11. The Workshop initially focussed on the process of the verification per se, how it had evolved and how it is implemented. This led to a general overview of the IAEA safeguards system and its key, component parts. Some consideration was then given to the limitations of the system which had come to light in the early 1990s and the thrust of the Agency's efforts, since then, to strengthen the system, including its capacity to detect any undeclared nuclear material or facilities whilst concurrently improving the cost efficiency of safeguards implementation. The workshop paid particular attention to the importance of transparency about states' nuclear programmes and plans and all the ongoing efforts within the IAEA to enhance its information base about such issues. In this context, participants showed particular interest in the relevance of 'state of the art' verification techniques such as environmental sampling and unattended and remote verification.

  12. The Workshop also focussed on IAEA experience and the lessons learned from the implementation of safeguards. Judging from the nature of the questions posed, the presentations were seen as highly relevant to the objectives of the workshop.

  13. So too were presentations by external experts about their own experience of nuclear verification in regional settings. The Director of the Safeguards Directorate of the European Atomic Energy Community described the genesis, evolution and basic features of nuclear verification in Europe. The Secretary of the Brazilian-Argentine Agency for the Accounting and Control of Nuclear Materials similarly described the more recent evolution and features of 'nuclear verification in Argentina and Brazil'. The presentations showed, inter alia, how regional approaches to non-proliferation have a particular value in complementing global approaches and arrangements such as those implemented by the IAEA.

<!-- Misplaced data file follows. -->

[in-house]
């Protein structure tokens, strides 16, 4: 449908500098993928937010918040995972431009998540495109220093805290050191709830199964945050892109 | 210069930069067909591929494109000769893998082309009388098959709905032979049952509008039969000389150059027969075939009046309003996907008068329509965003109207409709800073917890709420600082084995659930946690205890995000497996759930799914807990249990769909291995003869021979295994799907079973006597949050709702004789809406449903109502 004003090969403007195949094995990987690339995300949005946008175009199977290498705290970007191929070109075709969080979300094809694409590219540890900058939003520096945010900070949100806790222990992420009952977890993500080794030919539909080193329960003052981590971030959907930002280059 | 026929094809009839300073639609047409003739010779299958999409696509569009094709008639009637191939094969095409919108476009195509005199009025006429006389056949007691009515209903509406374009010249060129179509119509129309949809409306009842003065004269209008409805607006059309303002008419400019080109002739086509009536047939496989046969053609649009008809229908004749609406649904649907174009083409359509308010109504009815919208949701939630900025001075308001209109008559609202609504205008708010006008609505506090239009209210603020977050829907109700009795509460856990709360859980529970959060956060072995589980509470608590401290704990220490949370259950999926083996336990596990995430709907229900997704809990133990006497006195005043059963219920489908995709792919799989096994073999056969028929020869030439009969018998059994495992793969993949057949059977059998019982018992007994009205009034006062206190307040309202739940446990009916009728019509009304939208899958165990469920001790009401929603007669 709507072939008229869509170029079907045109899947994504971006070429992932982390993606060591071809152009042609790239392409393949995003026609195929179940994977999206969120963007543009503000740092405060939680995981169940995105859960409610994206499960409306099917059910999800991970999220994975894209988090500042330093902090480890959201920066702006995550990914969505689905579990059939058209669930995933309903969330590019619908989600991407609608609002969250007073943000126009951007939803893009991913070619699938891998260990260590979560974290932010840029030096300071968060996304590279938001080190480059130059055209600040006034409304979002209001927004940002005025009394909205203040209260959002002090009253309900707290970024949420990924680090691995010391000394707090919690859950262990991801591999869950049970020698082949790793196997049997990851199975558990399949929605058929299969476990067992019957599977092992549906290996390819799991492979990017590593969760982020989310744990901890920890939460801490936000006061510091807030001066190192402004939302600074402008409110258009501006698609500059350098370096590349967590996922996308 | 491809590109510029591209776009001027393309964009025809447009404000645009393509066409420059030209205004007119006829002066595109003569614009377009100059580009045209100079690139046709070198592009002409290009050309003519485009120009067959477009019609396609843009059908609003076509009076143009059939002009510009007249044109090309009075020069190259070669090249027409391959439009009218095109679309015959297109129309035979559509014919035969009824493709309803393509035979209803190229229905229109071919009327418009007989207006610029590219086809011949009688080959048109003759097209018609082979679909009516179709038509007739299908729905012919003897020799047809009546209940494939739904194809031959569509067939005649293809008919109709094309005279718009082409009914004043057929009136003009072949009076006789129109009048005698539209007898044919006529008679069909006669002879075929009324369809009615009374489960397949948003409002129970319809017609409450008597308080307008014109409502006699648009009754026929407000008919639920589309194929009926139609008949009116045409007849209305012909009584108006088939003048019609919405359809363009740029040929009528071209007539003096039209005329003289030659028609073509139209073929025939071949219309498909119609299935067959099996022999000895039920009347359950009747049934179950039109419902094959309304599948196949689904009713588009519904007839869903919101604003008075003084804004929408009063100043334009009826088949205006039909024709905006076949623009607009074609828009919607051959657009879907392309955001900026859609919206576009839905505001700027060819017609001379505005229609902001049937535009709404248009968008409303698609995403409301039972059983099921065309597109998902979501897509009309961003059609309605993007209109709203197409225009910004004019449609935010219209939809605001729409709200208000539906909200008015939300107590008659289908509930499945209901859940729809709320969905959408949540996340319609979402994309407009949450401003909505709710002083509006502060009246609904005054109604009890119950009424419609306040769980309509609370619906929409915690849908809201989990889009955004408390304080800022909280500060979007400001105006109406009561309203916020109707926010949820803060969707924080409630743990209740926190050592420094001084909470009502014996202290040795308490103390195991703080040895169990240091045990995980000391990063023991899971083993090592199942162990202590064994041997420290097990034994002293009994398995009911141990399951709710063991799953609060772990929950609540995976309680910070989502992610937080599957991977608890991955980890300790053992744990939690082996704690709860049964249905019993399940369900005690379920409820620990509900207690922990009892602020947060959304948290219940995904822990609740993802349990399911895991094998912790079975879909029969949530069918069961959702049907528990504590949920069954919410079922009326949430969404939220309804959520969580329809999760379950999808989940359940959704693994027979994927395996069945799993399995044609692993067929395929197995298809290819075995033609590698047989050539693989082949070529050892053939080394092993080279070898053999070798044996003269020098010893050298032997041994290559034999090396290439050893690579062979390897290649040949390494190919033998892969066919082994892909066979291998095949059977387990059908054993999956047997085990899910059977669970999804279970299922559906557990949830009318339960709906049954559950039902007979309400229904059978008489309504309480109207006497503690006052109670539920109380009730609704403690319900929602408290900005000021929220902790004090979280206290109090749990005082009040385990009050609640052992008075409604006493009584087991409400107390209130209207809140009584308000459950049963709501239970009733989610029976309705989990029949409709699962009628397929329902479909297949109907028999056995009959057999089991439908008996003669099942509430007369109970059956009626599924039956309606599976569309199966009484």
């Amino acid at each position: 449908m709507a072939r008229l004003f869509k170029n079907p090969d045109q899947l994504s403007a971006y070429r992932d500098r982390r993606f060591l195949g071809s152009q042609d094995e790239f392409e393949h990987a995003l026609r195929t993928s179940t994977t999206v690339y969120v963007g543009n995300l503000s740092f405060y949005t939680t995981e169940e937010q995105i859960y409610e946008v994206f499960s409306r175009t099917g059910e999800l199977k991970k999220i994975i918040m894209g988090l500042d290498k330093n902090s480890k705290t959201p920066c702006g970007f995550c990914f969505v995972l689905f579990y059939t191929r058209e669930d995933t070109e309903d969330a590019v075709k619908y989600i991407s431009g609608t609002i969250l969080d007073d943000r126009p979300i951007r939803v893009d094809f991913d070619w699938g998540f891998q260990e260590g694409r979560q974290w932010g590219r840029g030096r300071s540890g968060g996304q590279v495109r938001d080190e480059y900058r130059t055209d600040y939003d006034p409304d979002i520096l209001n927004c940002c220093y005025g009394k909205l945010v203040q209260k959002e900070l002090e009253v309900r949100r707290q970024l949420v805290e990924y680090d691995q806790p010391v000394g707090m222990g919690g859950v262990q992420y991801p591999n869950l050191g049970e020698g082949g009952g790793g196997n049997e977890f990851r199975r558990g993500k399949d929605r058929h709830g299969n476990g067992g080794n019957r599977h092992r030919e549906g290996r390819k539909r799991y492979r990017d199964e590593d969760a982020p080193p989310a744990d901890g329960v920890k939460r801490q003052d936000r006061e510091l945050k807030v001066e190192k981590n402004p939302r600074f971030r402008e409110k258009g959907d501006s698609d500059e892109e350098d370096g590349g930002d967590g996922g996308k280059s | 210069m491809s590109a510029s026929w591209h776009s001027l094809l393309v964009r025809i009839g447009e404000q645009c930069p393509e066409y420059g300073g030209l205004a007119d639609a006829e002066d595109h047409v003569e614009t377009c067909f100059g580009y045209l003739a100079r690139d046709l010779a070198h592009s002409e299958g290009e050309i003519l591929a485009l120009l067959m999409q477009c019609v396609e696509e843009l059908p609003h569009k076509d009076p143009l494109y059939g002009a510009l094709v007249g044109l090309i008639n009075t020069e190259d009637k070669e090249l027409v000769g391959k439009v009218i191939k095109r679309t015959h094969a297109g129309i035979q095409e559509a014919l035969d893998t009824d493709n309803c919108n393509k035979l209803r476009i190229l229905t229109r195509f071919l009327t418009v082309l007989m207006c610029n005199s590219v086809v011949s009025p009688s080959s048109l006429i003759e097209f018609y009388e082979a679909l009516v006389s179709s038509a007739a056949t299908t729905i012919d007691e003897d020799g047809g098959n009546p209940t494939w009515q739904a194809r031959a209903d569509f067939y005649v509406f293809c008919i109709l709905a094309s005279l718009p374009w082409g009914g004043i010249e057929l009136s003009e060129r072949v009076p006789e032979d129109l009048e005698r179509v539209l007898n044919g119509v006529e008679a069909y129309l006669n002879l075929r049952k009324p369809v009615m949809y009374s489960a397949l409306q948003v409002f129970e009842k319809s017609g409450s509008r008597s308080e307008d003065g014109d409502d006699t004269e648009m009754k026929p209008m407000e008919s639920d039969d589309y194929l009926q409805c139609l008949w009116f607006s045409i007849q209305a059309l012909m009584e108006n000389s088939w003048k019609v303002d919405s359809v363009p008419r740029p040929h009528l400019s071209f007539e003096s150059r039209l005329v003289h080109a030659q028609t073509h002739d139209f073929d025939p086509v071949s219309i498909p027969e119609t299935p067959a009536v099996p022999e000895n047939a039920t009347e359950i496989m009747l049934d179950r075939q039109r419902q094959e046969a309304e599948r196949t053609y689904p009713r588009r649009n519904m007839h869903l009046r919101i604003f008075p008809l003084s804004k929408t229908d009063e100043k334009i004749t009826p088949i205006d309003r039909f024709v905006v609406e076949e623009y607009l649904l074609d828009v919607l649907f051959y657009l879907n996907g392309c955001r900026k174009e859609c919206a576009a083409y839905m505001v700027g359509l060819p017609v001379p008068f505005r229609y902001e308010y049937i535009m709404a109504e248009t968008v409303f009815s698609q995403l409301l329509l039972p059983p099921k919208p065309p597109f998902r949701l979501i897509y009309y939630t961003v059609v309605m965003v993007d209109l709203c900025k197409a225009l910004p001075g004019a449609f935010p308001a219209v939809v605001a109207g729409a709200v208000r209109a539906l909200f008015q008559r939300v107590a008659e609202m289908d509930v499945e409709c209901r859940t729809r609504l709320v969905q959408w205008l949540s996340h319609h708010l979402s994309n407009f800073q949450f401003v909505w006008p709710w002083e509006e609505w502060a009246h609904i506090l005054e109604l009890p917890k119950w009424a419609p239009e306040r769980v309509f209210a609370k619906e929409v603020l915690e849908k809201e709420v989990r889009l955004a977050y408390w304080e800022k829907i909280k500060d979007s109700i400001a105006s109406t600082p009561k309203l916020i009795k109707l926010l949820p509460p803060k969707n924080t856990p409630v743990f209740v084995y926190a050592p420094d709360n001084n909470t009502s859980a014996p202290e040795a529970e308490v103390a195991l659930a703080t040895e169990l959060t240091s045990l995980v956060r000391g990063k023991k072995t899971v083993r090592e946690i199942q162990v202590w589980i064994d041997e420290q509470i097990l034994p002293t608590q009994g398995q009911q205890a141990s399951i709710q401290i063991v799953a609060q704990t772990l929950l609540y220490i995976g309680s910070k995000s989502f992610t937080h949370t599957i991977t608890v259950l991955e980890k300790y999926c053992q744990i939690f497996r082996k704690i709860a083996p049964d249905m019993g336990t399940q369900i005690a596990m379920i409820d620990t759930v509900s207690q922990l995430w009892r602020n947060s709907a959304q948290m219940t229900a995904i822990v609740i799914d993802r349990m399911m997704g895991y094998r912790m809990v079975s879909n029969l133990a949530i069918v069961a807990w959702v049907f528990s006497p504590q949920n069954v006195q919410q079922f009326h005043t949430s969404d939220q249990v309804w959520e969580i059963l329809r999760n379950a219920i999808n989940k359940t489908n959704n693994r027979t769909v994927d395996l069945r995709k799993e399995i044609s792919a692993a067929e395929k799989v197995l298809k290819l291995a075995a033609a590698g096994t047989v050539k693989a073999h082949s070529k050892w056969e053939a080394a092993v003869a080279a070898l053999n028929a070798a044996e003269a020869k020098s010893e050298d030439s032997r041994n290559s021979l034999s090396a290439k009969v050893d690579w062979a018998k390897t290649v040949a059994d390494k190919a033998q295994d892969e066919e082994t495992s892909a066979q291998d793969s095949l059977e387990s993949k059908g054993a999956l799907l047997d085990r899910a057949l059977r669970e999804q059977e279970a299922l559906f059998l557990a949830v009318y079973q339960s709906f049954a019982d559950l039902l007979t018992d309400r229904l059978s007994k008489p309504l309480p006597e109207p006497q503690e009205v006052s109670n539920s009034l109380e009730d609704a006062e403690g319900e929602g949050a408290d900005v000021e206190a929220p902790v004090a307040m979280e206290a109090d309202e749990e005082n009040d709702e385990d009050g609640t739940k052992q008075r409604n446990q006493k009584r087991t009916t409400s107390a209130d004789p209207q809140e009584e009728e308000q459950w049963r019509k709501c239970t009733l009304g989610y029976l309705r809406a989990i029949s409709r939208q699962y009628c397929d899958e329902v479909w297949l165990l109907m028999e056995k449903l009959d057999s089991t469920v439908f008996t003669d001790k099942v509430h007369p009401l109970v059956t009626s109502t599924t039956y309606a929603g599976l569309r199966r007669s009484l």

14. A third theme of the workshop focussed on new verification technologies and issues. In this regard, one expert from the Middle East region examined the technologies and applications of satellite and airborne verification systems in the framework of arms control agreements. Another expert from the region discussed the balance between transparency and the intrusiveness of verification on the one hand and national security, sovereignty and economic considerations on the other. Following all the presentations given at the workshop, participants paid a half day visit to the Agency laboratory at Seibersdorf.

  15. Over and above such efforts as the workshop, the Director General has taken those opportunities which have arisen to continue his consultations with States of the Middle East. In the course of such exchanges, the Director General has continued to underline the significance of effective verification measures, including full scope safeguards, in a future nuclear weapon free zone in the Middle East and to explain options available to the States in this regard. The Director General has also underscored that it is only through a process of clarification and discussion that choices of options, and answers to problems can emerge which in many instances will be decisive for the safeguards model agreements foreseen in successive General Conference resolutions.